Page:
Alcohol And Public Entertainment Licensing Consultation – Have Your Say In Oval, Vauxhall And Kennington

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Below is an email from our local councillors asking for our views in respect of Alcohol and Public Entertainment Licensing. It would be a shame not to give them, always assuming you don’t mind wading through a 42 page document first (want to know what your council tax is being spent on, well, here’s a large slice of it) or you can speed read:

Lambeth is in the process of updating the borough’s alcohol and public entertainment Licensing Policy (click through to see detail) and want to make sure it best reflects the borough and your neighbourhood’s needs.
Our consultation is underway (click to access, should take 5 minutes) and will have an impact on your neighbourhood – we want as broad a range of opinions as possible, yours included.
With new powers available to better manage the sale of alcohol, late night entertainment and refreshments, we’re looking to ensure that:

·         Types of licensed premises are appropriate to their location in the borough;

·         All licensed premises act responsibly and in partnership with their communities; and

·         People are able to enjoy Lambeth’s night time economy safe from harm.

You will be able to comment on what are appropriate times in your local streets and what sort of venues you think are acceptable so please take the time to comment.
Licensing affects all of our streets in some way and as such it is essential that everyone has the opportunity to comment. While we of course want to hear from you, it would also be incredibly helpful if you could encourage your friends, neighbours and local community groups to take part.

Thank you and best wishes

Jack and Jane

Keybridge House, 80 South Lambeth Road (The BT Eyesore)

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Plans to knock down Keybridge House and rebuild yet more tower blocks, although BT haven’t yet submitted drawings of the proposed replacements. Hobson’s Choice, the derelict and uninhabited monstrosity that’s been blighting that particular part of our area for years, or a yet to be fully revealed tower block(s) replacement.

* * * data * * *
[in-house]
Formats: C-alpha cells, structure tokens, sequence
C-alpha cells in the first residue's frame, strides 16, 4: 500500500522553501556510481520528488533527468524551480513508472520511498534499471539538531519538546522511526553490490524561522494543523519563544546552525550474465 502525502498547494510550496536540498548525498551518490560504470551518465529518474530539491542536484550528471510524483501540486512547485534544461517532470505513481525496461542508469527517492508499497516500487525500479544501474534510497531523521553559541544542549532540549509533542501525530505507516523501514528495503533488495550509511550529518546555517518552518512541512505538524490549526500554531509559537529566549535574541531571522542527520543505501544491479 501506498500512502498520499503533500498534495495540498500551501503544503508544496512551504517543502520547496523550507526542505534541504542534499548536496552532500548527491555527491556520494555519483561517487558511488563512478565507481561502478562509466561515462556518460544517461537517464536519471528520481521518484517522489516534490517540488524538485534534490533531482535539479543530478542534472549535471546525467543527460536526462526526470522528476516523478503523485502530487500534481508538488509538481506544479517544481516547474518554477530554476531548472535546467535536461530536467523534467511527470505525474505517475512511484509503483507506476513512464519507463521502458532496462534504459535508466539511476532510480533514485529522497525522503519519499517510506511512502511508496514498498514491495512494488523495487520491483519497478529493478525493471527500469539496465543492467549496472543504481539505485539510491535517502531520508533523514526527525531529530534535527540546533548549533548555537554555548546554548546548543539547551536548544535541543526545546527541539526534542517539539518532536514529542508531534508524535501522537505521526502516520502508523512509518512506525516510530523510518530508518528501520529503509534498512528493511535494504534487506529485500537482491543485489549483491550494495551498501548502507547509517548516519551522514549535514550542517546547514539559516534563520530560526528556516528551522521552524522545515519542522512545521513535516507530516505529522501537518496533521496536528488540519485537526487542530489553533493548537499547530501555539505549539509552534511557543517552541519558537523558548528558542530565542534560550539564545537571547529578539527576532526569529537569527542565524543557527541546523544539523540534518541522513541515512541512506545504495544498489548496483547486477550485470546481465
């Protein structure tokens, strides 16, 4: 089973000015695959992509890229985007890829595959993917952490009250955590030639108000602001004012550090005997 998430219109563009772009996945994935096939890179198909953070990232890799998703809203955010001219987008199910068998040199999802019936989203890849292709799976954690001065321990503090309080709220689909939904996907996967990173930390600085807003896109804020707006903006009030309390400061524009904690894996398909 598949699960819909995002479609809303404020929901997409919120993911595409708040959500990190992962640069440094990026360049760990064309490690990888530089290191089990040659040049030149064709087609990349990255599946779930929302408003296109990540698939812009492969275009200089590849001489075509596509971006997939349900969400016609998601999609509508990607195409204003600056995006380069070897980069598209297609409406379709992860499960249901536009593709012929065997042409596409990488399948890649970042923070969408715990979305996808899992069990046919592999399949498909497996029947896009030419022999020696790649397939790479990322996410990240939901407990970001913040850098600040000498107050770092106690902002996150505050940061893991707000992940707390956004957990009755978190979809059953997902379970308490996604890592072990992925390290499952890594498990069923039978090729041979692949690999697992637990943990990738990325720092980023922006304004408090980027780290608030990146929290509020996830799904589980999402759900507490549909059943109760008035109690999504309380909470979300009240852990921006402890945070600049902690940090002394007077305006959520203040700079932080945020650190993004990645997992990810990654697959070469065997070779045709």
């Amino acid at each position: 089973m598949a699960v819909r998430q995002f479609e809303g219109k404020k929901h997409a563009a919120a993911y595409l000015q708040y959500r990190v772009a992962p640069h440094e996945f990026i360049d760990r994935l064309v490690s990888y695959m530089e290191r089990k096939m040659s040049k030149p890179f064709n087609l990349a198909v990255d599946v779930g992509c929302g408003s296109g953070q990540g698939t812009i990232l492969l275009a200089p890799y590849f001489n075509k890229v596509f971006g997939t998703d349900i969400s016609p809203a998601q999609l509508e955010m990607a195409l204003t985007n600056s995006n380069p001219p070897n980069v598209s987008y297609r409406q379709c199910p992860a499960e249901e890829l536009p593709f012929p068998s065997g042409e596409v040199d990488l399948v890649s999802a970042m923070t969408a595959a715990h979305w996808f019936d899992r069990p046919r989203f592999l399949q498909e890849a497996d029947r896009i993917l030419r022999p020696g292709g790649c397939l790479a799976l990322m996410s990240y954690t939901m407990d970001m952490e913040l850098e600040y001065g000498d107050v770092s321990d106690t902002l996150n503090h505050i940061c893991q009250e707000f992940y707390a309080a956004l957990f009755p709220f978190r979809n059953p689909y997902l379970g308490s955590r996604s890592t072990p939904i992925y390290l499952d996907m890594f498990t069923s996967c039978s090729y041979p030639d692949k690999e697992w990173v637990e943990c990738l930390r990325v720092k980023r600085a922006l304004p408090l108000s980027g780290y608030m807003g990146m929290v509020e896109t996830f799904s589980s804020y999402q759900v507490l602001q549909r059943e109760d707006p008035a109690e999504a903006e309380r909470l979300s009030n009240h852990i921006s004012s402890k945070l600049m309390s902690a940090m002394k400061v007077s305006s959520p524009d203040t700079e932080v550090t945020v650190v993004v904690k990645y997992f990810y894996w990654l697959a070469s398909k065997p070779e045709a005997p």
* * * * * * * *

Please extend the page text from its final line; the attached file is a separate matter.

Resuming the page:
The submission can be viewed here:

South Bank becomes capital’s rising star as developers commit billions to makeover

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South Bank becomes capital’s rising star as developers commit billions to makeover. Development deals at South Bank have accounted for 10 per cent of activity in London. (Last updated at 12:01AM, September 6 2013.)

A formerly unloved part of London that was a grubby centre for heavy industry is to be transformed over the next decade by soaring towers and more than 16,000 homes. A report today shows the dramatic transformation planned for South Bank, the stretch of the Thames that runs from Tower Bridge to Battersea Power Station. CBRE, the property consultant, said that 27 schemes in the planning pipeline would provide about 16,300 homes by 2023. Of these, 2,500 would be designated as affordable housing. The proposed schemes include large residential towers in Waterloo and Vauxhall — where Dalian Wanda group of China is planning to build Europe’s biggest residential skyscraper — as well as thousands of homes at a redeveloped Battersea Power Station. New embassies are planned, including a new diplomatic base for the United States in Battersea, as well as hotels, river parks, a new Northern Line Tube extension, shops and office developments. CBRE said that rising confidence among developers had led to £2.3 billion of development deals at South Bank since 2008 — 10 per cent of activity in the entire London market. It added that the average price for a new South Bank flat had risen by 160 per cent in the past five years, from £500 to £1,300 per sq ft, and “will soon break the £2,000” mark. Lisa Hollands, managing director of CBRE Residential, said that the pace of change along South Bank was striking. “South Bank is arguably one of the most exciting property stories this decade. You can buy a property there at a much more reasonable price than you would directly over the river on the north. We are finding that about 50 per cent of the buyers are British and there is a really broad cross-section of buyers from different nationalities,” she said. CBRE said that although a significant supply of new homes was due to come on stream in the coming year, this would be soaked up by a significant bottleneck of demand. It said that at least 60 per cent of apartments under construction on the South Bank had been pre-sold before completion. Half of the developers behind the 27 schemes had already agreed their Section 106 contributions — a development tax — with local authorities. The total so far is £1.5 billion, which would be invested in the local communities in areas such as affordable housing, new schools and transport infrastructure.

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